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Turkey is among the countries that U.S. citizens can currently travel to.
After more than four (long) months, the U.S. State Department is no longer advising U.S. citizens to avoid all international travel. Instead, it is returning to country-specific travel advice.
The U.S. State Department on Thursday announced that it has lifted its Global Level 4 Health Advisory—a sweeping recommendation that was put in place on March 19, 2020, advising U.S. citizens to avoid all international travel due to the global coronavirus pandemic. The decision to lift the international travel advisory was made in conjunction with the U.S. Centers for Disease Control and Prevention (CDC).
“The Department is returning to our previous system of country-specific levels of travel advice (with levels from 1-4 depending on country-specific conditions), in order to give travelers detailed and actionable information to make informed travel decisions,” State Department officials said in a press release about the decision.
The State Department said that the move is intended to provide U.S. citizens with more precise information about what is going on in each individual country. The federal agency is working with the CDC and other agencies to closely monitor health and safety conditions throughout the world so that it can regularly update its destination-specific advice.
The latest country-specific updates and advisories are listed on the State Department website, and U.S. citizens traveling abroad can also search for the country or countries they plan on visiting at travel.state.gov.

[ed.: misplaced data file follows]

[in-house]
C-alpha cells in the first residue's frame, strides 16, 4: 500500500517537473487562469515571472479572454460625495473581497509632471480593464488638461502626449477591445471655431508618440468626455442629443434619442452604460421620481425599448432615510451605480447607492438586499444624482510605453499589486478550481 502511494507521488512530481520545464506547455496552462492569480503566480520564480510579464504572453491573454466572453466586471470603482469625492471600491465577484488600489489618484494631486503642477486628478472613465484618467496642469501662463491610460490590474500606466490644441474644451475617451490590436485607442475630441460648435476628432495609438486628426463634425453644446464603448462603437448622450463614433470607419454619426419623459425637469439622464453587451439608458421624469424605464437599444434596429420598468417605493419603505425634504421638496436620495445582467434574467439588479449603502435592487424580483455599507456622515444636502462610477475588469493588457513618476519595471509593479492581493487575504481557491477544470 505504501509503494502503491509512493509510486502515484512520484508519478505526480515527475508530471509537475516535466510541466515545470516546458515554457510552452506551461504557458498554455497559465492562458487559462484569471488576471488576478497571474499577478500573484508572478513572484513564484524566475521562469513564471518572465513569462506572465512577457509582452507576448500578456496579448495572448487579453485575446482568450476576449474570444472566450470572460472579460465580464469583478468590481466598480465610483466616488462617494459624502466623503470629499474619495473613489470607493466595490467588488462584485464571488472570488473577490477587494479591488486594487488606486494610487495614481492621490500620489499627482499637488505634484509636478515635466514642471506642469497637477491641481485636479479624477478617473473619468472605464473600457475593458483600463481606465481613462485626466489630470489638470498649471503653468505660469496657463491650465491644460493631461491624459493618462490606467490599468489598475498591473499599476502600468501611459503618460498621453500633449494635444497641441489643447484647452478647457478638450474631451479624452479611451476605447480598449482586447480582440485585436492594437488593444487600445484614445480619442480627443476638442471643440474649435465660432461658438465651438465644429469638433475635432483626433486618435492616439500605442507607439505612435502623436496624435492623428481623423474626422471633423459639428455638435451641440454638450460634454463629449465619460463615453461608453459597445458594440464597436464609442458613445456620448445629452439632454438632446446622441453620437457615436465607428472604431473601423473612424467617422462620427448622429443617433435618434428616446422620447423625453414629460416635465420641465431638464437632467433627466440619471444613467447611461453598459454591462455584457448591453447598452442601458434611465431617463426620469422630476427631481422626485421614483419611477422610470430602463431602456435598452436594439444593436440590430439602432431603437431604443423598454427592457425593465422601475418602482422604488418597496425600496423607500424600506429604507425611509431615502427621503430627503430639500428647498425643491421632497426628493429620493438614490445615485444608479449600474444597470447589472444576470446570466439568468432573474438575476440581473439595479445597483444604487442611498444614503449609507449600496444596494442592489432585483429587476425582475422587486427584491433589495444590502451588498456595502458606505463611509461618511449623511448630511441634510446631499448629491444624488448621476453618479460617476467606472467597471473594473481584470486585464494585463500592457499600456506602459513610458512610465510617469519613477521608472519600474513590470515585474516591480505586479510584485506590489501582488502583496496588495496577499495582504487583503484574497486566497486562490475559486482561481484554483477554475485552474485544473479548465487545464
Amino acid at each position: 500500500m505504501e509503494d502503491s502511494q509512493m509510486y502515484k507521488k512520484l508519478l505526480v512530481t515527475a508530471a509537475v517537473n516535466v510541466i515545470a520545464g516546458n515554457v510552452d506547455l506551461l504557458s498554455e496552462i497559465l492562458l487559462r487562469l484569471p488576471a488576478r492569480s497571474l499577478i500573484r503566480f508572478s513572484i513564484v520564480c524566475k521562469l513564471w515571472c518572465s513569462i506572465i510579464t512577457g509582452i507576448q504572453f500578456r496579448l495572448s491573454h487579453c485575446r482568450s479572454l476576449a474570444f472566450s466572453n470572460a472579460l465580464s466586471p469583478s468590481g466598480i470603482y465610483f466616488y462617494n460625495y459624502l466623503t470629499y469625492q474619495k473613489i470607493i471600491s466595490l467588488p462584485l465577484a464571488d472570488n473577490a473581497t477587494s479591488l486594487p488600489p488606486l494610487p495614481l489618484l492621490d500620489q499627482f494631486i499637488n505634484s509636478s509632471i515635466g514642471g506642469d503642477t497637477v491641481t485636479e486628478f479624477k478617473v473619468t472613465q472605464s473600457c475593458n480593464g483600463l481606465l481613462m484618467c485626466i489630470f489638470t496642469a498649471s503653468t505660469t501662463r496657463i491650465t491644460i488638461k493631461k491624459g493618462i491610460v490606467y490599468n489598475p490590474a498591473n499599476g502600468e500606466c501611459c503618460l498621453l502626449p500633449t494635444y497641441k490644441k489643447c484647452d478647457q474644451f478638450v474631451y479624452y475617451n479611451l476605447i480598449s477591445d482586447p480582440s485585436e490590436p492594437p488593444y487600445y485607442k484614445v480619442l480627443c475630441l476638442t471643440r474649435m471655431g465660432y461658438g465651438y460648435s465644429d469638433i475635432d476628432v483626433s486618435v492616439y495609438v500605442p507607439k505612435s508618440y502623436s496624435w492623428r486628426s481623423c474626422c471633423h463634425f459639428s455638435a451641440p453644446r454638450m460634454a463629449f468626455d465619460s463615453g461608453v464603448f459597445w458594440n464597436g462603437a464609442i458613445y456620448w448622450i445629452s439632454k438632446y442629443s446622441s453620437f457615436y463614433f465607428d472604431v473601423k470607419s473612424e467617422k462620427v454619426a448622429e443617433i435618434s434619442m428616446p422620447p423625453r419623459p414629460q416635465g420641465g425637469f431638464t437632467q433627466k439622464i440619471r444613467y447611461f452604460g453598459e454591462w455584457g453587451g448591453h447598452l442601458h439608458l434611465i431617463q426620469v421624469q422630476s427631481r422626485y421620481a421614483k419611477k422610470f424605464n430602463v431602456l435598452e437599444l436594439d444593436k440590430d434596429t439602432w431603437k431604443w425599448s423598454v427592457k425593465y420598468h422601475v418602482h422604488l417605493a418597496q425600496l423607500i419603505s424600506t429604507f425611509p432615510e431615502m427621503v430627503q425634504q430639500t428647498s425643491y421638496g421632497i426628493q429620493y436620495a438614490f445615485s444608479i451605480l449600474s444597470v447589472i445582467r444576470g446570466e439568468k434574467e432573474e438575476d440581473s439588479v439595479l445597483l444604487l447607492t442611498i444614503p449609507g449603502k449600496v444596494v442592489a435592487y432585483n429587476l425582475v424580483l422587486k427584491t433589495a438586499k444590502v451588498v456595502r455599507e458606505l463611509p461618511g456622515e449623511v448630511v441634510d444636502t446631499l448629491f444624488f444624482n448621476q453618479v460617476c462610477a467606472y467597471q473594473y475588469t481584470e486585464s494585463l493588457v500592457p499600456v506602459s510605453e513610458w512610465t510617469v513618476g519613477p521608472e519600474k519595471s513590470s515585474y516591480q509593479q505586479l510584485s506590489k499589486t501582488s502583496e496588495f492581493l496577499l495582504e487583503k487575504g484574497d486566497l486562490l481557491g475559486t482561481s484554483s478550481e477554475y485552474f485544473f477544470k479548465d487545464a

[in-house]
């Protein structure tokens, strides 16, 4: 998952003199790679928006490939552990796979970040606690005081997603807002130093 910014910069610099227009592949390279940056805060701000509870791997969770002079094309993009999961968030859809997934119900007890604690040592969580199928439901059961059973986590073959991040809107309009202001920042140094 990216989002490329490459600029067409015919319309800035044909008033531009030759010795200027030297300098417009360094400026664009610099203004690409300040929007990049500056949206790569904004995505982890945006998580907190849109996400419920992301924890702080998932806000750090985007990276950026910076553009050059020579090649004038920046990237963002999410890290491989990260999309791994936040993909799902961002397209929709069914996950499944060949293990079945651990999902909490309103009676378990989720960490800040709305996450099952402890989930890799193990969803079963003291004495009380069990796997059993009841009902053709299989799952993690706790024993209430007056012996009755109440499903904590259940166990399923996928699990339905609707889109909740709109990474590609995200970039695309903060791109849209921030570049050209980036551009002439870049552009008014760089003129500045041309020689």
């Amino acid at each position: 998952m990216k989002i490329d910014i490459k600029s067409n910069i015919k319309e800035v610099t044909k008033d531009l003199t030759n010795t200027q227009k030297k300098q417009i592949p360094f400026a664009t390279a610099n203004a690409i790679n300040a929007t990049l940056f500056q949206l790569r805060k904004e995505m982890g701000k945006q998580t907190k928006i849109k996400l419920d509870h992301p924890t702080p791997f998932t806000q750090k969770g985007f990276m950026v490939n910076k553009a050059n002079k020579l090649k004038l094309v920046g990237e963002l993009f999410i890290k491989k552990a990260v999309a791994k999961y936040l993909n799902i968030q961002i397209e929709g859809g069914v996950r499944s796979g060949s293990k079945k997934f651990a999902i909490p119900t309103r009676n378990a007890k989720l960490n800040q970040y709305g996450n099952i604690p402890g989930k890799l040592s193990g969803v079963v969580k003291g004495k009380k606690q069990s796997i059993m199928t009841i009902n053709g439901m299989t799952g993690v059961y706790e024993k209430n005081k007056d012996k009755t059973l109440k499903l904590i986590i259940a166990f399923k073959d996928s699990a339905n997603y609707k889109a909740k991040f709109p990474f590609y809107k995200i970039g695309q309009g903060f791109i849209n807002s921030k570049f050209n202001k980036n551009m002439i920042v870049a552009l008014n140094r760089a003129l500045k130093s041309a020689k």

“We continue to recommend U.S. citizens exercise caution when traveling abroad due to the unpredictable nature of the pandemic,” the release stated.
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The State Department has a complete list of which level it has assigned to which country based on the new classifications, ranging from Level 1: “exercise normal precautions,” to Level 4: “do not travel.” Currently, two countries have a Level 1 classification—Macau and Taiwan. Hong Kong, Antarctica, Brunei, Fiji, French Polynesia, Mauritius, New Caledonia, New Zealand and Thailand all have a Level 2 advisory (“exercise increased caution”). And the remaining countries either have a Level 3 (“reconsider travel”) or Level 4 advisory. You can sort them by country or by level.
The State Department’s decision comes a little more than one week after the World Health Organization (WHO) said countries should work toward more permanent solutions for reopening international borders—with safeguards in place.
“It is going to be almost impossible for individual countries to keep their borders shut for the foreseeable future,” Dr. Michael Ryan, executive director of the WHO’s Health Emergencies Programme, stated during the organization’s July 27 press briefing. “Economies have to open up, people have to work, trade has to resume.”
Several major airlines have also banded together to call on the United States and the European Union to restore transatlantic air travel by deploying a joint COVID-19 testing program.
The State Department travel advisories are just that—advice. They offer travelers U.S. government-backed input on international travel. Travelers are not required to abide by them. They can, however, impact things such as travel insurance policies (for instance, destinations with a particularly stringent State Department warning might not be covered by an insurance provider) and even which destinations travel companies make available to U.S. travelers.
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While the global travel advisory has been lifted, numerous international travel bans remain in place, including to Europe from the United States and from Europe to the United States (with some exceptions), and those are being strictly enforced. Countries throughout the world still have varying degrees of travel restrictions in place, including for U.S. travelers.
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